Phone

Understanding Common Child Labor Law Violations in Florida

Cashiers, baristas, fast food workers, restaurant servers, dishwashers, and host/hostesses are all common jobs for high school students and employees under the age of 18. Employees that are 17 and under have special considerations under Florida child labor laws. These laws are in place to regulate the employment and work hours related to young workers. Generally, these regulations depend on the age of the child, the type of work they are required to perform, and the total amount of work they perform during a workweek.  

In this editorial, a Tampa wage and hour attorney will discuss child labor laws and the employer requirements when they hire these young workers. Remember, for any of your wage and hour needs, our Tampa wage and hour attorneys are standing by. 

What Is Considered a Minor? 

A worker that is 17 years of age or younger is considered a minor in Florida and is subject to child labor laws. Although there are some exceptions to child labor laws, the vast majority of young workers apply. Any employer that hires an employee that is 17 years of age or younger must obtain and keep records related to the worker’s age. This includes a photocopy of the child’s birth certificate and driver’s license (if they have one), among other documents. Employers that violate child labor laws or fail to keep accurate records pertaining to young workers may be subject to criminal charges and civil penalites.    

What About Workers 13 Years Old and Younger?   

Generally, children 13 years and younger cannot work. As we mentioned above, there are some exceptions to this rule, including domestic work, farm work, work under a parent’s supervision (within reason), or work in the entertainment industry. 

What About 14 and 15 Year Olds?  

14 and 15 year olds are the youngest employees that can work in most industries. With that being said, there are significant restrictions on the hours they can work. During school days, 14 and 15 year olds in Florida cannot work before 7:00 a.m. or after 7:00 p.m. Their total weekly hours need to be capped at 15 during school season, and they should not work more than three hours on any school day. For the holiday season or summer breaks, there is more flexibility for 14 and 15 year olds. They can work eight hour days and up to 40 hours in a workweek from the hours of 7:00 a.m. to 9:00 p.m. 

There are also certain job restrictions for 14 and 15 year olds. For example, these workers cannot work in positions that pose a significant amount of risk to their safety, like operating heavy machinery, working in most construction jobs or a manufacturing plant, or operating a motor vehicle. For a full list of hazardous occupations in Florida that a 14 or 15 year old cannot take part in, you can read more here

What About 16 and 17 Year Olds?   

Although 16 and 17 year olds still have restrictions on the total hours and when they can work, Florida child labor laws are a bit more flexible for minors of the ages of 16 and 17. For example, 16 and 17 year old employees can work from the hours of 6:30 a.m. to 11:00 p.m. and up to 30 hours per week when school is in session. Unless the worker has obtained a student learner exception, the vast majority of young workers cannot work in hazardous occupations, including roofing jobs, heavy machinery positions, and electrician work, among other restrictions.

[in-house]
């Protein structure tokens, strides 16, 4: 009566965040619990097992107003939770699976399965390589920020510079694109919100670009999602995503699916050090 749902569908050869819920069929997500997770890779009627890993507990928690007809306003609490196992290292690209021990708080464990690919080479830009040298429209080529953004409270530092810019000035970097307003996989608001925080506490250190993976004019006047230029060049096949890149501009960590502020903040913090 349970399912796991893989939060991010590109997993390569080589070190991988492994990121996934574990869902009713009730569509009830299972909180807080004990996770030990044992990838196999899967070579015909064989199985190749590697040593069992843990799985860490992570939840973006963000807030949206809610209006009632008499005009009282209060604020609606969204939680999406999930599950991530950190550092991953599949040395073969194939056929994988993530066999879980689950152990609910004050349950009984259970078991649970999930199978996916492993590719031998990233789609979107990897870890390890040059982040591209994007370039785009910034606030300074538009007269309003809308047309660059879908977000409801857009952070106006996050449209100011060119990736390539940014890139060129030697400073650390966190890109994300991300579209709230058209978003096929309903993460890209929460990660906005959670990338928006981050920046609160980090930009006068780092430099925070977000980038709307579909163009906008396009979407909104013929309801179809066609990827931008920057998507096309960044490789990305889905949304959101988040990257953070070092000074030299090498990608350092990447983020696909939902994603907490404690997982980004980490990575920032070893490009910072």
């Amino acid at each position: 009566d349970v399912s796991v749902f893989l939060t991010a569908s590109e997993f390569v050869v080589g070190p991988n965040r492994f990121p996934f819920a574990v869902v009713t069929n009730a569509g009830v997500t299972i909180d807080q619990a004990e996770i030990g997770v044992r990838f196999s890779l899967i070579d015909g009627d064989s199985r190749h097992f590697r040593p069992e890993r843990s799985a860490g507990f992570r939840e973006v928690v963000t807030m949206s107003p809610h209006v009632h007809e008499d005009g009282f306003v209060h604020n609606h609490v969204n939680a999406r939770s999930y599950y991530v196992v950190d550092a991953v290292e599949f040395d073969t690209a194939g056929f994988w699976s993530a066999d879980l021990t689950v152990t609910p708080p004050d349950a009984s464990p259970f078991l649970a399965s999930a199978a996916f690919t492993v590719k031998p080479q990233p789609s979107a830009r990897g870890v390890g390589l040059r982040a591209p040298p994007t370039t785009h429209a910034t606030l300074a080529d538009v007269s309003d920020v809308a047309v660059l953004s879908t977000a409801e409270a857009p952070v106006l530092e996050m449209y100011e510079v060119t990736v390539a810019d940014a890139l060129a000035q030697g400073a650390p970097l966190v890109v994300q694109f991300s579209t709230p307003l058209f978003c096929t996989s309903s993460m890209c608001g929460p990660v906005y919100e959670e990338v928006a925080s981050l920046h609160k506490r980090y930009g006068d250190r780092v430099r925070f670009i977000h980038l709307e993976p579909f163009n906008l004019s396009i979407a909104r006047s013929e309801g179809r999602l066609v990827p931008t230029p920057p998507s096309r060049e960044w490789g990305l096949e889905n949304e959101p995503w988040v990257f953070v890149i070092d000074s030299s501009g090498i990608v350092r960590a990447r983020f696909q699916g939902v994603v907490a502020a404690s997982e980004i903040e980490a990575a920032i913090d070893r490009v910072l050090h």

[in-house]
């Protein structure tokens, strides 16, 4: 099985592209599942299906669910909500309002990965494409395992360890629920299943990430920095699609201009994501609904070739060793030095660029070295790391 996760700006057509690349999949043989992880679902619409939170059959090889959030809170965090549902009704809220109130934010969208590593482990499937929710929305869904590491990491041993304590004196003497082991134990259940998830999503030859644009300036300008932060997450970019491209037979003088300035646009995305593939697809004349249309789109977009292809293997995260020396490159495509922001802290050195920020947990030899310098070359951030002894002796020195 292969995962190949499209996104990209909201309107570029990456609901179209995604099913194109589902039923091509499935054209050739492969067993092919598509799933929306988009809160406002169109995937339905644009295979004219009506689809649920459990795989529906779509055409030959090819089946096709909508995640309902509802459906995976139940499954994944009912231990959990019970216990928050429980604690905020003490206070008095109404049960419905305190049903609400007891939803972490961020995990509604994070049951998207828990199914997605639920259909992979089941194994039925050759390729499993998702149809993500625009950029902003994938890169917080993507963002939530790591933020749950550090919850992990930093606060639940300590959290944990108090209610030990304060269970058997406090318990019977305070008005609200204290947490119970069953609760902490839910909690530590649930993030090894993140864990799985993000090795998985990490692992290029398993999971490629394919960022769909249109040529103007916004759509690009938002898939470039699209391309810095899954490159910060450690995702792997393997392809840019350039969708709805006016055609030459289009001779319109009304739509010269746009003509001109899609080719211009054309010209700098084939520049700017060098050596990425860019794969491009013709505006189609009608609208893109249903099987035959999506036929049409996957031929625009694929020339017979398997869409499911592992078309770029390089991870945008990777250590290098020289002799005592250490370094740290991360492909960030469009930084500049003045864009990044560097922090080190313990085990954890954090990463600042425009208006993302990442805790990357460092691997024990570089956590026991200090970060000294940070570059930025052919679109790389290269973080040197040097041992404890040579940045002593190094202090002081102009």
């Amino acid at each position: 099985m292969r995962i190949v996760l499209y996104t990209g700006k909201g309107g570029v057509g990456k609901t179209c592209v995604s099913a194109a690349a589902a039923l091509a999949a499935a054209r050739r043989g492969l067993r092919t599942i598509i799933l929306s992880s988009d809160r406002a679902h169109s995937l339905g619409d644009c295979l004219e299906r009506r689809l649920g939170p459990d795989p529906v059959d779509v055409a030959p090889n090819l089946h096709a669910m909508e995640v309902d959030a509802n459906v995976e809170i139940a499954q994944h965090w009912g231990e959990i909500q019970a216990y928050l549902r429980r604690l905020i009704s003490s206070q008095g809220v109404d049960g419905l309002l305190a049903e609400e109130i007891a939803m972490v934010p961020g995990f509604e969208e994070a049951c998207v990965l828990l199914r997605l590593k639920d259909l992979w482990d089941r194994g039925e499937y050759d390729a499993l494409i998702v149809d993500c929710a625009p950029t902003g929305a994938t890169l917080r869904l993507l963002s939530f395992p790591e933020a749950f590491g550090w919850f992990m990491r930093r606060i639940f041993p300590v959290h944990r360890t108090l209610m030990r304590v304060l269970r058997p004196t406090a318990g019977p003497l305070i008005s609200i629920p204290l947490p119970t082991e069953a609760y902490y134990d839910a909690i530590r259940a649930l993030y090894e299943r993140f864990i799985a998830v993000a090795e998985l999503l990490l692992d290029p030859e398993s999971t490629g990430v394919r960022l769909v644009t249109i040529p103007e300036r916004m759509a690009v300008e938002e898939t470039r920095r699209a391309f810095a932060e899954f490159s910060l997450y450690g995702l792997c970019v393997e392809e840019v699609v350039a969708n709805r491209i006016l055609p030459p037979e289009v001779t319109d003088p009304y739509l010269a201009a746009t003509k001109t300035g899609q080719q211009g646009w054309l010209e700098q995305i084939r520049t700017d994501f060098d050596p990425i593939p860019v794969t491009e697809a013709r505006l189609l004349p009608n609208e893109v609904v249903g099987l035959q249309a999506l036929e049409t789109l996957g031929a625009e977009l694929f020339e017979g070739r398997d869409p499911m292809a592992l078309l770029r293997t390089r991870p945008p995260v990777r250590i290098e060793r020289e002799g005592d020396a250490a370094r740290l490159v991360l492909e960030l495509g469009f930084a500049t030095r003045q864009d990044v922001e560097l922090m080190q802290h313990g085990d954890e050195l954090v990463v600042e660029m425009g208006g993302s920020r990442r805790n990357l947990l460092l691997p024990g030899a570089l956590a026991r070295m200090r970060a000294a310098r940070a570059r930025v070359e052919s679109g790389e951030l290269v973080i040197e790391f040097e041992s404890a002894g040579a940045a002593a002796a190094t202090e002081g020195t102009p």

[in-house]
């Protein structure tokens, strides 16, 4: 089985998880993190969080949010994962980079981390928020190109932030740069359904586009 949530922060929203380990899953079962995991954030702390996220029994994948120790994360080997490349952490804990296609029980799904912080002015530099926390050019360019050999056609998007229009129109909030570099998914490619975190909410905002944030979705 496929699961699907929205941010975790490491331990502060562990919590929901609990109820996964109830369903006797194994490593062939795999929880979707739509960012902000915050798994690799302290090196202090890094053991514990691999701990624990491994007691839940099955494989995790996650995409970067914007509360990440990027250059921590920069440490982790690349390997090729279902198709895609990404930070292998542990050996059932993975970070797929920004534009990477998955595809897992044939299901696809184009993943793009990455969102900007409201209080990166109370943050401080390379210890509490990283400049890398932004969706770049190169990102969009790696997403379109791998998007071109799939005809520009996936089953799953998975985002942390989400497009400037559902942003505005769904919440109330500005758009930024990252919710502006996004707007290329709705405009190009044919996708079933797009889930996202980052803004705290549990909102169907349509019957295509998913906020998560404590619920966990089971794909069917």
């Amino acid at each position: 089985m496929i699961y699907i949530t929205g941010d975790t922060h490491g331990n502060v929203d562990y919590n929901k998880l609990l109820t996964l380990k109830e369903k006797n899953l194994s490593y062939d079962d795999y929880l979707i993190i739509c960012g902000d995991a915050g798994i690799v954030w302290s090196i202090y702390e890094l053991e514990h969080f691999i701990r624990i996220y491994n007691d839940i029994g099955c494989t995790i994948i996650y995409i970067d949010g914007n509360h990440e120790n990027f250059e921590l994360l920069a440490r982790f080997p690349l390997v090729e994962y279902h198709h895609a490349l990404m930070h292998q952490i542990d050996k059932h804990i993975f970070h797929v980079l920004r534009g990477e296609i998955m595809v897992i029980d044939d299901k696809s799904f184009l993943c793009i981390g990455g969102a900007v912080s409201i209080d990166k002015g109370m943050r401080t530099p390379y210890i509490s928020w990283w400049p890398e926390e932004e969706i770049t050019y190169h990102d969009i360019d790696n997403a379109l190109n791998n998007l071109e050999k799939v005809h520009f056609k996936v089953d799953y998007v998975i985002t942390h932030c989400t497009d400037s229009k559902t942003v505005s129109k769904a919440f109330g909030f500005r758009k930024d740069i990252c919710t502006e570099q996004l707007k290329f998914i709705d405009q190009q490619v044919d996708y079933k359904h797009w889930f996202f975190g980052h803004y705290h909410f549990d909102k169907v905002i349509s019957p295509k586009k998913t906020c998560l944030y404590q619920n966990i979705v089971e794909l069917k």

What About Other Restrictions?

Although the above information is a solid starting point to understand the basic foundation of child labor laws in Florida, there are many more laws related to child labor requirements. For example, workers 17 years and younger cannot work in positions related to the sale of alcoholic beverages or the adult entertainment industry. Unlike their coworkers that are 18 and older, they are required to take a 30-minute break after working for four consecutive hours. A worker 17 years of age and younger also cannot work more than six straight days in a workweek. 

What Are Common Violations?

There are many other laws related to child labor laws, including those that require the employer to post child labor laws in their place of employment and laws that allow a young worker to legally waive their right to these work restrictions under certain circumstances. If an employer is violating any of the previously mentioned laws, they may face criminal charges and fines for their violations. Some common types of violations include:

  • Failure to post child labor law posters in an accessible area of the workplace
  • Failure to obtain and keep records of workers under the age of 18
  • Exceeding the number of work hours a minor can work in a workday or a workweek
  • Requiring workers 17 and younger to perform hazardous tasks in the workplace

Although young workers are not allowed to work over 40 hours in a workweek, many employers require workers of all ages to work more than 40 hours in a workweek. For workers 17 and under, this is a violation of child labor laws; however, for workers of any age, an employer that refuses to pay the overtime rate of one-and-one-half times regular hourly compensation is still violating the law. If you are in this position and owed unpaid overtime, consult a Tampa overtime lawyer to learn more. 

If you would like to speak with one of our Tampa overtime lawyers, please contact us today.

Disclaimer: The information contained in this article is for general educational information only. This information does not constitute legal advice, is not intended to constitute legal advice, nor should it be relied upon as legal advice for your specific factual pattern or situation.